Nats rebound, beat Twins

In their first-ever game in Target Field on September 10, the Nationals seemed hopelessly confused. Anibal Sanchez pitched for seven innings, but his team ended up being shut out, 5-2. Things quickly turned around the next day, however, as Stephen Strasburg did just fine on the mound, while both Ryan Zimmerman and Trea Turner hit home runs. In fact, both Zimmerman and Howie Kendrick went three for four at the plate, a reassuring sign that those veteran sluggers have still got it. The Sunday game was even better, with four Nationals hitting home runs and Patrick Corbin having another solid outing on the mound. The Nats won it easily, 12-6, the first time they have won on consecutive days this month.

Braves pull away from Nats

The very next day (Friday the 13th!) the Nats were back in D.C. for a rare three-game home stand against the Atlanta Braves -- again, and once again they lost the opening game of the series, 5-0. Max Scherzer gave up some big run-scoring hits, while the Nats could hardly get a man on base. (I almost went to see that game in person, since they were giving away Anthony Rendon bobbleheads, but the weather was dismal, and I'm kind of glad I didn't.) The next night's game ended up even worse, even though Austin Voth threw a spectacular game, giving up just one run over five and two-thirds innings. Once again, the bullpen collapsed, and recriminations started flying around among Nats fans. Final score: Braves 10, Nats 1. Fortunately, Anibal Sanchez pitched a great game on Sunday and the Nats' bats started heating up. Howie Kendrick led the way with a home run and two singles, as the Nats won it, 7-0. Another near-sweep averted!

Nats are flummoxed by Cardinals

The very next day (Monday the 16th), the Nats flew to St. Louis, where the first-place Cardinals were lying in wait. Stephen Strasburg pitched OK, but all the Nats could manage on offense was a homer by Anthony Rendon and an RBI by Victor Robles. Tuesday's game went much better, as Patrick Corbin struck out eleven batters and gave up just two unearned runs over six innings, while Howie Kendrick homered again and came a triple shy of hitting for the "cycle." Nats 6, Cards 2. But in the series finale on Wednesday, the Cards got the best of Max Scherzer, who tried his best to finish the seventh inning, but ended up giving up a two-run home run, and the Cardinals won it, 5-1.

In Miami tonight, the Nationals prevailed over the Marlins 6-4, thanks to two solo homers by Trea Turner and a clutch three-run homer by Asdrubal Cabrera. Anibal Sanchez pitched fairly well until the sixth inning, at which point he seemed to lose his command. Wander Suero came in to relieve him, and soon allowed both inherited runners to score. But the Nats were still ahead, and padded their lead with Turner's second homer in the top of the seventh inning. Daniel Hudson gave up three hits over the final two innings, but none of those runners scored.

The other division races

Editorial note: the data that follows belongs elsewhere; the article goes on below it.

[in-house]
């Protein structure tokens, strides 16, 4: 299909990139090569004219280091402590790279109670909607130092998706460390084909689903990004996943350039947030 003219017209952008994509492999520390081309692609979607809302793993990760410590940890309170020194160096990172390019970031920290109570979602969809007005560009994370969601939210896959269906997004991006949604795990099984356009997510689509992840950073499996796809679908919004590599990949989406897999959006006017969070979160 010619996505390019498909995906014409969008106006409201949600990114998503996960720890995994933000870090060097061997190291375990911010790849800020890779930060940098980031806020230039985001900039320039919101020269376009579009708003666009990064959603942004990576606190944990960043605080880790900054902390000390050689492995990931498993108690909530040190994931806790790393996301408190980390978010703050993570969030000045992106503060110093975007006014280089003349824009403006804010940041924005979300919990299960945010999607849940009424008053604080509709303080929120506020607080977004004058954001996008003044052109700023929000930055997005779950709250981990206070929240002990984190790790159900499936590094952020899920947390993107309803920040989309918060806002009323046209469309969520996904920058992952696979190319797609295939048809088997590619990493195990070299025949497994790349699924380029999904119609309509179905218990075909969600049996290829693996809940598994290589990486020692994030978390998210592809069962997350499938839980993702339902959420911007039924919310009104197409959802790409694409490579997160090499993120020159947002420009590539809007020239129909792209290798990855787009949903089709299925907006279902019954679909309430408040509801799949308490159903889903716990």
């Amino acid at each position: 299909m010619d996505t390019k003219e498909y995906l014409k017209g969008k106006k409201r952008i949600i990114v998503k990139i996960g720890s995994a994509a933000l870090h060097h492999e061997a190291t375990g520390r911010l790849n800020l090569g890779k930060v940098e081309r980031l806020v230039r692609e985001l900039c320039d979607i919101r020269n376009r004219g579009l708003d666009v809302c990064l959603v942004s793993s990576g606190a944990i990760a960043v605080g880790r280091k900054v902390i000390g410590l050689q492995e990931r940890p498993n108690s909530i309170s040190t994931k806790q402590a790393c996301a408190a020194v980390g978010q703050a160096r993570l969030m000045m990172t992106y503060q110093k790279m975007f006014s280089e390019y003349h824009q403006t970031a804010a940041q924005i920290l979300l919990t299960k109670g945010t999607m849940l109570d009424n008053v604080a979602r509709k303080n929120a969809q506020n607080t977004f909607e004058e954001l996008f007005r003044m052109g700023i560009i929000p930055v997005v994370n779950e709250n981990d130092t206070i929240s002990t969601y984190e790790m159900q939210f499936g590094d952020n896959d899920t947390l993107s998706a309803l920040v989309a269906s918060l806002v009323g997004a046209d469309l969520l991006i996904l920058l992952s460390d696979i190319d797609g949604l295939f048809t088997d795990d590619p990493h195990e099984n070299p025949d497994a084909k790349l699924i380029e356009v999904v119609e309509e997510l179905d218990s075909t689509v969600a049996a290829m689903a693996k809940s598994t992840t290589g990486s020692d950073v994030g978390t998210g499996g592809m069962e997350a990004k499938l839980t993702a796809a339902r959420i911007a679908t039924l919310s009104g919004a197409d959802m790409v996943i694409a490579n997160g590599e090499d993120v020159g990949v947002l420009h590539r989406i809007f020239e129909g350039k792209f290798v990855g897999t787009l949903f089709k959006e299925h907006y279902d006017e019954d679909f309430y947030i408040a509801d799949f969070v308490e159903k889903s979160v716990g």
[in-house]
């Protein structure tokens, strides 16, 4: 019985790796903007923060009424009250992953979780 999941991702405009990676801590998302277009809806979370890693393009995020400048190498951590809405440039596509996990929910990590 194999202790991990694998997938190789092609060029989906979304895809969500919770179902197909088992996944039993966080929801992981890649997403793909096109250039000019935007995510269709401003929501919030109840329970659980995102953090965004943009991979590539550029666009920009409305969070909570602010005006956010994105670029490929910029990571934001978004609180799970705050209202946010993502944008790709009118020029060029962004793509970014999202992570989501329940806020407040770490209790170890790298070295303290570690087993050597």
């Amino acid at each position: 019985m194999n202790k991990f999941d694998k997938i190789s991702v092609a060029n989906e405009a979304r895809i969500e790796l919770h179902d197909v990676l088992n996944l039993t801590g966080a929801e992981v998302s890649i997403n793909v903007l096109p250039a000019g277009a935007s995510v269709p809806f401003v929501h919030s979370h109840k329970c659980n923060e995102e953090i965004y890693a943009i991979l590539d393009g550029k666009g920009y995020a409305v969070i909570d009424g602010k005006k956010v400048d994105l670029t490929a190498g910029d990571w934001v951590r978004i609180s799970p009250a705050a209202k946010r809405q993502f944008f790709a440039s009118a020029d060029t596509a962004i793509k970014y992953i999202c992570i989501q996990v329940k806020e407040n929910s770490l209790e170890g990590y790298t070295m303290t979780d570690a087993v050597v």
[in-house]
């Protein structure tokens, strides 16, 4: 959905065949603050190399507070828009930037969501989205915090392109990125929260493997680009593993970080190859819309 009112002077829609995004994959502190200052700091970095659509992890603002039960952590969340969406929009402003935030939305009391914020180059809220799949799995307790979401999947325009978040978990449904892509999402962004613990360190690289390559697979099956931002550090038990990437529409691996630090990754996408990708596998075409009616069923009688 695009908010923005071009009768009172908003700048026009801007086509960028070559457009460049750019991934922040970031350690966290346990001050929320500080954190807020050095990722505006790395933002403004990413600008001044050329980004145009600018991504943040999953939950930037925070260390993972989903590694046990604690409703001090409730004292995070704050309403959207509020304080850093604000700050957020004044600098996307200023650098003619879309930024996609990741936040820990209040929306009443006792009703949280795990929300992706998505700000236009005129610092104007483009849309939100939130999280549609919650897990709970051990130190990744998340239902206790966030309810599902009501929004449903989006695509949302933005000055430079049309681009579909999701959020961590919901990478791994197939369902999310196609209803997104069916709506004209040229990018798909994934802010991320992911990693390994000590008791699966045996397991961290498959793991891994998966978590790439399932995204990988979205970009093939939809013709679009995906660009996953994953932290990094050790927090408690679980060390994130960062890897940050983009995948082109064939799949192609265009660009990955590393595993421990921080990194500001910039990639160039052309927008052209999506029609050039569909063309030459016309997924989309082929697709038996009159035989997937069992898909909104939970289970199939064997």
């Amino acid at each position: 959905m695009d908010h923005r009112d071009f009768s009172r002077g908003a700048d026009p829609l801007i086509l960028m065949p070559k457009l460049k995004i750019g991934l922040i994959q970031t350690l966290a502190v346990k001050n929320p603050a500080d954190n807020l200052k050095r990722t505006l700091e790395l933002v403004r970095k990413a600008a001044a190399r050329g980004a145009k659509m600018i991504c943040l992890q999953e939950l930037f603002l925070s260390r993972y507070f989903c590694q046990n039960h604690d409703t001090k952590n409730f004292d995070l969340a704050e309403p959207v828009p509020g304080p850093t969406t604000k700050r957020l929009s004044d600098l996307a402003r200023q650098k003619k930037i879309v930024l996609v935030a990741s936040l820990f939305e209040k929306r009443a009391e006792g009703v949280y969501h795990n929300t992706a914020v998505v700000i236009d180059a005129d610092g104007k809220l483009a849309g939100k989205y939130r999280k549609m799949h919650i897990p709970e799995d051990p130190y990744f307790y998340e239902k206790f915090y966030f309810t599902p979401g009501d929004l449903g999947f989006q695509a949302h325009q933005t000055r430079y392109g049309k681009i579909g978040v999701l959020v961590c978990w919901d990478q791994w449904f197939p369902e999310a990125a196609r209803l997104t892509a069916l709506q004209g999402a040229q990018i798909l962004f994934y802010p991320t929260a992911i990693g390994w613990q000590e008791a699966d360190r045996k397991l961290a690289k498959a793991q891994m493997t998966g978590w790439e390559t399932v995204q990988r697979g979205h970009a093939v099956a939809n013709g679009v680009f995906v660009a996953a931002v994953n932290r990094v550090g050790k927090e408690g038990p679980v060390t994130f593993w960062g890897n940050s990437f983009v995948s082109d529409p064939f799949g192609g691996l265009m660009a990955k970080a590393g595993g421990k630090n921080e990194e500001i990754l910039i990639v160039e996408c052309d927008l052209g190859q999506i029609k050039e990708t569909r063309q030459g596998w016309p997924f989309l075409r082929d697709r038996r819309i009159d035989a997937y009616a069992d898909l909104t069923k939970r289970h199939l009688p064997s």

With my focus on the Washington Nationals, I tend to neglect races outside the National League East, but there is drama in some of the other divisions. The New York Yankees and L.A. Dodgers have clinched their divisions (AL East, NL West), and the Houston Astros about to clinch the AL West. The Minnesota Twins and St. Louis Cardinals lead their divisions by a few games, so the main question at this point is who will take the two wild card spots in each league. I am constantly amazed by the consistent performance of the Oakland Athletics and the Tampa Bay Rays, who are vying for the AL wild card game with the Cleveland Indians. Even with a meager payroll and a small fan base with seriously outmoded stadiums, those teams continue to compete on a true championship level.

Meanwhile, the Nationals' one-game lead over the Brewers in the NL wild card race is tenuous indeed, and much depends on the unusual five-game home series against the Phillies next week. Everything may boil down to the final weekend, and I hope to see at least one of the Nats' games in D.C. against the Cleveland Indians.

The Cy Young and MVP races

Despite their recent struggles (8-10 this month), the Nationals have two pitchers in contention for the Cy Young Award (Max Scherzer and Stephen Strasburg), while Anthony Rendon is probably ahead in the "race" for the National League MVP Award. Including Patrick Corbin, the Nationals undoubtedly have the best top three pitchers in the major leagues right now, and that threesome recently achieved something that no three pitchers from the same team had ever accomplished before: All three of them have struck out at least 224 batters this year. Strasburg has 235 strikeouts and Scherzer has 233; if he hadn't missed most of July and August, Max would have had way over 300 strikeouts by now. What a shame... Among hitters, meanwhile, the Dodgers' Cody Bellinger has gone way downhill at the plate this month, while the Brewers' Christian Yelich broke a knee cap on a foul tip a couple weeks ago, putting his MVP candidacy in doubt. Anthony Rendon had a couple off-games, so his average has dipped to .328, but he is still within one of the NL leader in RBIs, Freddie Freeman, who has 120.